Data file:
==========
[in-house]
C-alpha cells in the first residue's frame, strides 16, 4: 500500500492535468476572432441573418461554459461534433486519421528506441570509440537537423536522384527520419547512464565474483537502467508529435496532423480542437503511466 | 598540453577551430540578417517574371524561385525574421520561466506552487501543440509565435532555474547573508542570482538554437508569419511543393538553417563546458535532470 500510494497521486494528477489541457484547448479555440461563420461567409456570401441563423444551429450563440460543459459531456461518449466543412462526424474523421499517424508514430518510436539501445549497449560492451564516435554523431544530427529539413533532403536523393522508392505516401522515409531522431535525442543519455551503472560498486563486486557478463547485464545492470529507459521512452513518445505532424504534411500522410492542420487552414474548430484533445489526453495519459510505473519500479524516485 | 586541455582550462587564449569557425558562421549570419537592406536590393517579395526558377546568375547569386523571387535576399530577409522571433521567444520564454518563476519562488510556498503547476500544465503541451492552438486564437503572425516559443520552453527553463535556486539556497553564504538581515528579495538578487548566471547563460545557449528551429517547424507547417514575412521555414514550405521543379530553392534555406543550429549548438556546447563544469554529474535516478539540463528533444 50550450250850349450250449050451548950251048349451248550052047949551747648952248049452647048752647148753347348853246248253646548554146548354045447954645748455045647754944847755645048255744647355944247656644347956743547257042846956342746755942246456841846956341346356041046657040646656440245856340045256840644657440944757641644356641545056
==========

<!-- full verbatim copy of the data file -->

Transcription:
[in-house]
C-alpha cells in the first residue's frame, strides 16, 4: 500500500492535468476572432441573418461554459461534433486519421528506441570509440537537423536522384527520419547512464565474483537502467508529435496532423480542437503511466 | 598540453577551430540578417517574371524561385525574421520561466506552487501543440509565435532555474547573508542570482538554437508569419511543393538553417563546458535532470 500510494497521486494528477489541457484547448479555440461563420461567409456570401441563423444551429450563440460543459459531456461518449466543412462526424474523421499517424508514430518510436539501445549497449560492451564516435554523431544530427529539413533532403536523393522508392505516401522515409531522431535525442543519455551503472560498486563486486557478463547485464545492470529507459521512452513518445505532424504534411500522410492542420487552414474548430484533445489526453495519459510505473519500479524516485 | 586541455582550462587564449569557425558562421549570419537592406536590393517579395526558377546568375547569386523571387535576399530577409522571433521567444520564454518563476519562488510556498503547476500544465503541451492552438486564437503572425516559443520552453527553463535556486539556497553564504538581515528579495538578487548566471547563460545557449528551429517547424507547417514575412521555414514550405521543379530553392534555406543550429549548438556546447563544469554529474535516478539540463528533444 50550450250850349450250449050451548950251048349451248550052047949551747648952248049452647048752647148753347348853246248253646548554146548354045447954645748455045647754944847755645048255744647355944247656644347956743547257042846956342746755942246456841846956341346356041046657040646656440245856340045256840644657440944757641644356641545056